Saif A. Khan, Department of Chemical and Biomolecular Engineering
National University of Singapore, Singapore
This paper will present an overview of recent progress towards single-step fabrication of pharmaceutical drug-excipient microparticles through microfluidic emulsion-based processing. In the pharmaceutical industry, active pharmaceutical ingredients typically undergo a series of secondary manufacturing operations, such as crystallization and formulation with additives and excipients, to obtain drug products of varying types, such as orally ingestible tablets or injectables. Traditionally, drug substances crystallized in batch vessels allow poor and coarse control over crucial crystal attributes, which tremendously impacts the number of subsequent processing steps required to arrive at the final drug product. We have recently developed microfluidics-based methods which allow for crystallization and formulation of drug substances to be carried out in a single processing step, leading to monodisperse spherical granules with unprecedented control over crystal attributes such as shape, size and polymorphism [1-2]. These methods couple the usage of microfluidics for emulsion generation and evaporative or anti-solvent crystallization where, by tuning the various process parameters (such as droplet sizes and compositions, solvent removal rates, etc.), we are able to crystallize and formulate a wide range of hydrophilic and hydrophobic model and commercial drugs into monodisperse spherical microparticles with tunable properties. The versatility of emulsion-based processing for formulating drug-excipient composite particles with tunable structures will be showcased in this paper with different drug-excipient systems. Specifically, we will discuss how an interplay of phase separation, drug crystallisation and polymer vitrification in drug and polymer-containing droplets during evaporative or anti-solvent crystallisation leads to a diversity of microparticle structures which exhibit different drug release profiles . We will also discuss the fabrication of composite microparticles containing drug and colloidal excipients with exquisitely tunable crystalline microstructure by co-confinement of a drug and a colloidal excipient dispersion within sub-millimeter droplets . These engineered particles embody the idea of drug product intermediates that lie at the drug substance-drug product interface. In conclusion, microfluidic emulsion-based crystallisation enables novel routes for drug particle engineering, and challenges the conventions of secondary pharmaceutical manufacturing.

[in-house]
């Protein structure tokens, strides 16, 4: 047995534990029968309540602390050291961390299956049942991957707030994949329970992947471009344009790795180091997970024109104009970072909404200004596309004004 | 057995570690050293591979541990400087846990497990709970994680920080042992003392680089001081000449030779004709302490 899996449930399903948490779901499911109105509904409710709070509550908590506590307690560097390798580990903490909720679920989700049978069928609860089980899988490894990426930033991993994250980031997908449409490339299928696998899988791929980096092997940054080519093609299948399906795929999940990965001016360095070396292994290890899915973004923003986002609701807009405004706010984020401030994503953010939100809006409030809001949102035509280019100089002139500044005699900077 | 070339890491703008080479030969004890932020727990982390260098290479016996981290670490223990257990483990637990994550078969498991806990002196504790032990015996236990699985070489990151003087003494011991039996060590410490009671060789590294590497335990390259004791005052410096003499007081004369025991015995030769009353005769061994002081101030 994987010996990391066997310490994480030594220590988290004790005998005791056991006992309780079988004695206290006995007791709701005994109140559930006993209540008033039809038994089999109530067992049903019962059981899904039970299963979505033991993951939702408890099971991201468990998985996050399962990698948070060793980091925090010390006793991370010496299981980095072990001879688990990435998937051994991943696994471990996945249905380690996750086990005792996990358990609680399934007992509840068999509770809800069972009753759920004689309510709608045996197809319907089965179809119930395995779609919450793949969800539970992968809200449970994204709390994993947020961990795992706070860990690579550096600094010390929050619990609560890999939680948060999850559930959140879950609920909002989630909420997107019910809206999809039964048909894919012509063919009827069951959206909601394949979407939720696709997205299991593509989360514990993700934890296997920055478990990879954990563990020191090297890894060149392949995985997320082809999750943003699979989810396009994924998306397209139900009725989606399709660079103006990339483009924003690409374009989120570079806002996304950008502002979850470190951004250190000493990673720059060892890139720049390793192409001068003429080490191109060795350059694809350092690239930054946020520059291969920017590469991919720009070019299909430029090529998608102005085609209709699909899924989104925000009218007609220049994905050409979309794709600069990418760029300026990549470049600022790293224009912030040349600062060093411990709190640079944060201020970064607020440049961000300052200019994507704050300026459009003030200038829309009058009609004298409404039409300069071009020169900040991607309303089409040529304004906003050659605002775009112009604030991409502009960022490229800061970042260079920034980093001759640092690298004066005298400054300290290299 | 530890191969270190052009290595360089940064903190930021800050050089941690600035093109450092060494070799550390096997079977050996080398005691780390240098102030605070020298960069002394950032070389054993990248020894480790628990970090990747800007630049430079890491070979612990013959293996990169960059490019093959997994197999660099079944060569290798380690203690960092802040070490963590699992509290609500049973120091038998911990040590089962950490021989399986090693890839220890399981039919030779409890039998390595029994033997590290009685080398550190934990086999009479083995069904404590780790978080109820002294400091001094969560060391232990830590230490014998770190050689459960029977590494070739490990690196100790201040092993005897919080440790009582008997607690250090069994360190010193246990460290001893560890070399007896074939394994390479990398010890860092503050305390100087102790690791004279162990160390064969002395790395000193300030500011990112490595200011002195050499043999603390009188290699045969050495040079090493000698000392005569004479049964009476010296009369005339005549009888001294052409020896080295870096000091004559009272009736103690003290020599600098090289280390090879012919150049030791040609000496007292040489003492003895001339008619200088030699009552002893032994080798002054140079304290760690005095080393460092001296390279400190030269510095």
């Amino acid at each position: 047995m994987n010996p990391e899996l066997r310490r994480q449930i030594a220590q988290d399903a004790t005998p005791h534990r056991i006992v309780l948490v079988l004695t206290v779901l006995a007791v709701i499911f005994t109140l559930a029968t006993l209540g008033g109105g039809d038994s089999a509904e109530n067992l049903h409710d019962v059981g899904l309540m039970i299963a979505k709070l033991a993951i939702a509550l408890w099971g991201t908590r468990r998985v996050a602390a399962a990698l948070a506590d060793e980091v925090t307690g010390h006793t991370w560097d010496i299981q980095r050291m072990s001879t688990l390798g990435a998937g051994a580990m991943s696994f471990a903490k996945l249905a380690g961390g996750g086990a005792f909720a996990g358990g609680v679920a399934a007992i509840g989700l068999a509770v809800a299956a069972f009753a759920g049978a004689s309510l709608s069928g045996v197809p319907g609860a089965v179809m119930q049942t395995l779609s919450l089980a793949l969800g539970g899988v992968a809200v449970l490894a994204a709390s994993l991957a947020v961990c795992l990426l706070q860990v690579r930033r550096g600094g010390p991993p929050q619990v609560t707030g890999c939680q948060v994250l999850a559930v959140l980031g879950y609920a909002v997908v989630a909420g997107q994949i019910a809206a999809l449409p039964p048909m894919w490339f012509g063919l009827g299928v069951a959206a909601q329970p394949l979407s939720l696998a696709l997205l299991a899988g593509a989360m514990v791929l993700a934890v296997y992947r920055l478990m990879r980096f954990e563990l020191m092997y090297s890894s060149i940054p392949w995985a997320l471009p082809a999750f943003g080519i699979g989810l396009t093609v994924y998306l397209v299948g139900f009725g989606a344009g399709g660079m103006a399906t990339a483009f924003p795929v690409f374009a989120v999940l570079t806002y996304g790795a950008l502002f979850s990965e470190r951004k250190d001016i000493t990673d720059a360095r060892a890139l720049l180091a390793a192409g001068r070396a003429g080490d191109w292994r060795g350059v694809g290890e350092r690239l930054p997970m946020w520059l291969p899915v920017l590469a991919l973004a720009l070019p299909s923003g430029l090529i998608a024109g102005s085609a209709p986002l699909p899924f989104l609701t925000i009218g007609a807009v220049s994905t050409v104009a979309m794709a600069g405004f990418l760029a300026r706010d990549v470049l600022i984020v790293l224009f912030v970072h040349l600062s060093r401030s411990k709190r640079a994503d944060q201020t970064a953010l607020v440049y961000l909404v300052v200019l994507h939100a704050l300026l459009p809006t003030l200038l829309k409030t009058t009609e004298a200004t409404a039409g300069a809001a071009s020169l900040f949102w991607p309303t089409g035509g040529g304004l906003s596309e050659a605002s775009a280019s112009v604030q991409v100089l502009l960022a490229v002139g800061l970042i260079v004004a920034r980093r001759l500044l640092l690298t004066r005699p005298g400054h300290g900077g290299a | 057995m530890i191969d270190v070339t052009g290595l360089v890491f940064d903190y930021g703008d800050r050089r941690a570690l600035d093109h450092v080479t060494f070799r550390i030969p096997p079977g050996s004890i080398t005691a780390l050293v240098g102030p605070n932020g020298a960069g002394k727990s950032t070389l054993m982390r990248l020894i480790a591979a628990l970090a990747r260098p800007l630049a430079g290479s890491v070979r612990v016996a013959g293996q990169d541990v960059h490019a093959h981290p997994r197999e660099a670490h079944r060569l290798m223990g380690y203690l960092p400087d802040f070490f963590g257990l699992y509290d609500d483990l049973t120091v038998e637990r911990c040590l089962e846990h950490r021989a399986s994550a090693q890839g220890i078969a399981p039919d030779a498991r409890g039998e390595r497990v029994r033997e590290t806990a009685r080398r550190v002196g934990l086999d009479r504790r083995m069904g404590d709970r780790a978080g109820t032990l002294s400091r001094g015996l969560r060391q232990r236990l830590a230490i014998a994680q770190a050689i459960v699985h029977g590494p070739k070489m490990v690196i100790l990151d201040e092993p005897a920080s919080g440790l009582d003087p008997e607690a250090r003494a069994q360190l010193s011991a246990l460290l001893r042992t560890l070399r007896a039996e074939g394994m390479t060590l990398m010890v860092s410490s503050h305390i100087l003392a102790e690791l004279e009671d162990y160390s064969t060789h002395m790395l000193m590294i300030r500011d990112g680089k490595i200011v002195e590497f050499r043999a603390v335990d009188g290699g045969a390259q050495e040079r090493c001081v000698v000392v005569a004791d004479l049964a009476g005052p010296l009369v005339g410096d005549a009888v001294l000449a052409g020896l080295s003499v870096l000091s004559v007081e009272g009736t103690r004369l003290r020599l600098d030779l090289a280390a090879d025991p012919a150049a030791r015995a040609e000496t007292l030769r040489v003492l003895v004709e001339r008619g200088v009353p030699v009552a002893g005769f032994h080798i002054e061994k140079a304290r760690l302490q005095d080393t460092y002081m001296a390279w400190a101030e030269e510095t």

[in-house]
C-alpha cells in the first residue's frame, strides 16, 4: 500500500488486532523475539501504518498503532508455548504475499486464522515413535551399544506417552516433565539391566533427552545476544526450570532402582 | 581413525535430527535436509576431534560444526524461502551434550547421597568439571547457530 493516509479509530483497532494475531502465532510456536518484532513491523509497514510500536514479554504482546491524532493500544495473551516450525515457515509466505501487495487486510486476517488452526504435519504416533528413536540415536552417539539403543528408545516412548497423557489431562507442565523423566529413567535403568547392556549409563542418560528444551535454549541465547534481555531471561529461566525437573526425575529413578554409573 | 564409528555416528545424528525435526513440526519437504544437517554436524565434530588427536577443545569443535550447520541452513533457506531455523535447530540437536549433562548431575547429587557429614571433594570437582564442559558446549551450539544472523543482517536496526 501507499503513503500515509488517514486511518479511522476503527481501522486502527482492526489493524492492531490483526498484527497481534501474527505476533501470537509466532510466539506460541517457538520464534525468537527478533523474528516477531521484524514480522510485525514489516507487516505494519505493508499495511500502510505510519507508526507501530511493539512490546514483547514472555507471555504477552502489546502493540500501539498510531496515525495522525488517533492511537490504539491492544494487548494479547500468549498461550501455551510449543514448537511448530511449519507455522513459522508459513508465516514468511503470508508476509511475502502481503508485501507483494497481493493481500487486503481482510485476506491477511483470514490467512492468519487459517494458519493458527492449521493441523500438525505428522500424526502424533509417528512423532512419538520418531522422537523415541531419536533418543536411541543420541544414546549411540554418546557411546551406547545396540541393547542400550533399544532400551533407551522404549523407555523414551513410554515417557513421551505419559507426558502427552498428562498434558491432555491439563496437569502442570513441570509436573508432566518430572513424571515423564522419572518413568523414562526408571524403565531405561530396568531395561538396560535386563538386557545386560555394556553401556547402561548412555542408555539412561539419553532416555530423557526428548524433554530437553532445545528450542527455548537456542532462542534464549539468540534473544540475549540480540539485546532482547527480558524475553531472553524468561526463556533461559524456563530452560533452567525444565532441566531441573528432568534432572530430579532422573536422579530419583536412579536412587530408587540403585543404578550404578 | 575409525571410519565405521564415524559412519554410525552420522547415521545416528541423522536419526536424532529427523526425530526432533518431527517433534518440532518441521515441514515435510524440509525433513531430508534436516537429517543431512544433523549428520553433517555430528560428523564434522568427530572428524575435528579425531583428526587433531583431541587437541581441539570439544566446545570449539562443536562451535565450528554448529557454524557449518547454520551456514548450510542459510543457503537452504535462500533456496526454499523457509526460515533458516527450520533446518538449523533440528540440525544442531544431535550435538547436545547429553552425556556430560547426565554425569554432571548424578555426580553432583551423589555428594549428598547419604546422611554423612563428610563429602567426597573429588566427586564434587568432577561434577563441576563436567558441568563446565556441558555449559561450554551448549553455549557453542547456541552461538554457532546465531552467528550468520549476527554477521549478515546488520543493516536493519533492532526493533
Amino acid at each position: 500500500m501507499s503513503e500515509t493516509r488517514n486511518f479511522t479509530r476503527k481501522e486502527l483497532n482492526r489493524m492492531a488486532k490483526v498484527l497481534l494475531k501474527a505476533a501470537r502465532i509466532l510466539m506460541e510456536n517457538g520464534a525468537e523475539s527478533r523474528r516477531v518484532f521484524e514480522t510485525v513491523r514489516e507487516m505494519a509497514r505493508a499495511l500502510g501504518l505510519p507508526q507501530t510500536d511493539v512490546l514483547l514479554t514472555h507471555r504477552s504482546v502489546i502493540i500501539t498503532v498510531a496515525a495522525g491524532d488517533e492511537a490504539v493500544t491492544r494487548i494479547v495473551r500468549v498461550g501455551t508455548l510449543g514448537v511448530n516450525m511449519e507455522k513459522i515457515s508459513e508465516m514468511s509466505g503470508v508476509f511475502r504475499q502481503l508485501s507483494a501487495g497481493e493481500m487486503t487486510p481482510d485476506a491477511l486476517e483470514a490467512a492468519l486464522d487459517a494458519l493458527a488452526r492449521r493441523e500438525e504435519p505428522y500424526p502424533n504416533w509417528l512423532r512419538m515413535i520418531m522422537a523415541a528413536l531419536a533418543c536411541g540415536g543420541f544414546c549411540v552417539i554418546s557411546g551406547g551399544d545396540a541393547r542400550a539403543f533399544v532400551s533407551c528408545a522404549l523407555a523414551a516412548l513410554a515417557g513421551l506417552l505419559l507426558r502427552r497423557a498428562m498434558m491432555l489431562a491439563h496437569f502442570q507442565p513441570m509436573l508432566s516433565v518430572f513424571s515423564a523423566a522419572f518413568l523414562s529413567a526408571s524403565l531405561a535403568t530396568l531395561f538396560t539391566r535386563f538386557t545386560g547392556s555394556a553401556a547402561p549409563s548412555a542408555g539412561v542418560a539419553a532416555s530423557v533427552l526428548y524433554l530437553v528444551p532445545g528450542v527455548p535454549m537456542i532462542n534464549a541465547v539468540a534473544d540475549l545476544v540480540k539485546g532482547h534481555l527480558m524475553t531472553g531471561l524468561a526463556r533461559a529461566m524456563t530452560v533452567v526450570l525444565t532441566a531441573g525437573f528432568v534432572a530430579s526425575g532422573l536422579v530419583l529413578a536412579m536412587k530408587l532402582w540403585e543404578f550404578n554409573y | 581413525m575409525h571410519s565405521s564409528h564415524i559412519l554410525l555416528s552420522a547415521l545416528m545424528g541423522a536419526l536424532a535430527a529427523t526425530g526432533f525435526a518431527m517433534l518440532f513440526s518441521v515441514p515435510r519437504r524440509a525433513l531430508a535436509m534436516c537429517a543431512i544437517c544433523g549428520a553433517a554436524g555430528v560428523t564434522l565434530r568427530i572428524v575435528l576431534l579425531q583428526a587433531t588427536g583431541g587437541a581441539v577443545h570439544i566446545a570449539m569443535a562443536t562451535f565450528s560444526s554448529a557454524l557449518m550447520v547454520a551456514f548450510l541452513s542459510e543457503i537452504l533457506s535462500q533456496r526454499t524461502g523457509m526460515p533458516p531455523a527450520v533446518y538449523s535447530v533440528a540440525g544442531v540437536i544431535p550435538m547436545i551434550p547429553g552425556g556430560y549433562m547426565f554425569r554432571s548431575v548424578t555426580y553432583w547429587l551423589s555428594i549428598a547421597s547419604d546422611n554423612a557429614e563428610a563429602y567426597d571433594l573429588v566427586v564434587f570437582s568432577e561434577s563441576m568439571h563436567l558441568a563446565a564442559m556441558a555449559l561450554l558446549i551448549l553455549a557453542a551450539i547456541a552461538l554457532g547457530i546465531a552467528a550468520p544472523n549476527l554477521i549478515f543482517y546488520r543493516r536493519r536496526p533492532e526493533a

Key Words: Particle Engineering, Microfluidics, Drug-excipient Composites.
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- Yeap, E. W. Q., Ng, D. N. Z., Lai, D., Sharpe, S., Ertl, D. and Khan, S. A., Crystal Growth & Design, 18(10), 5727-5732 (2018).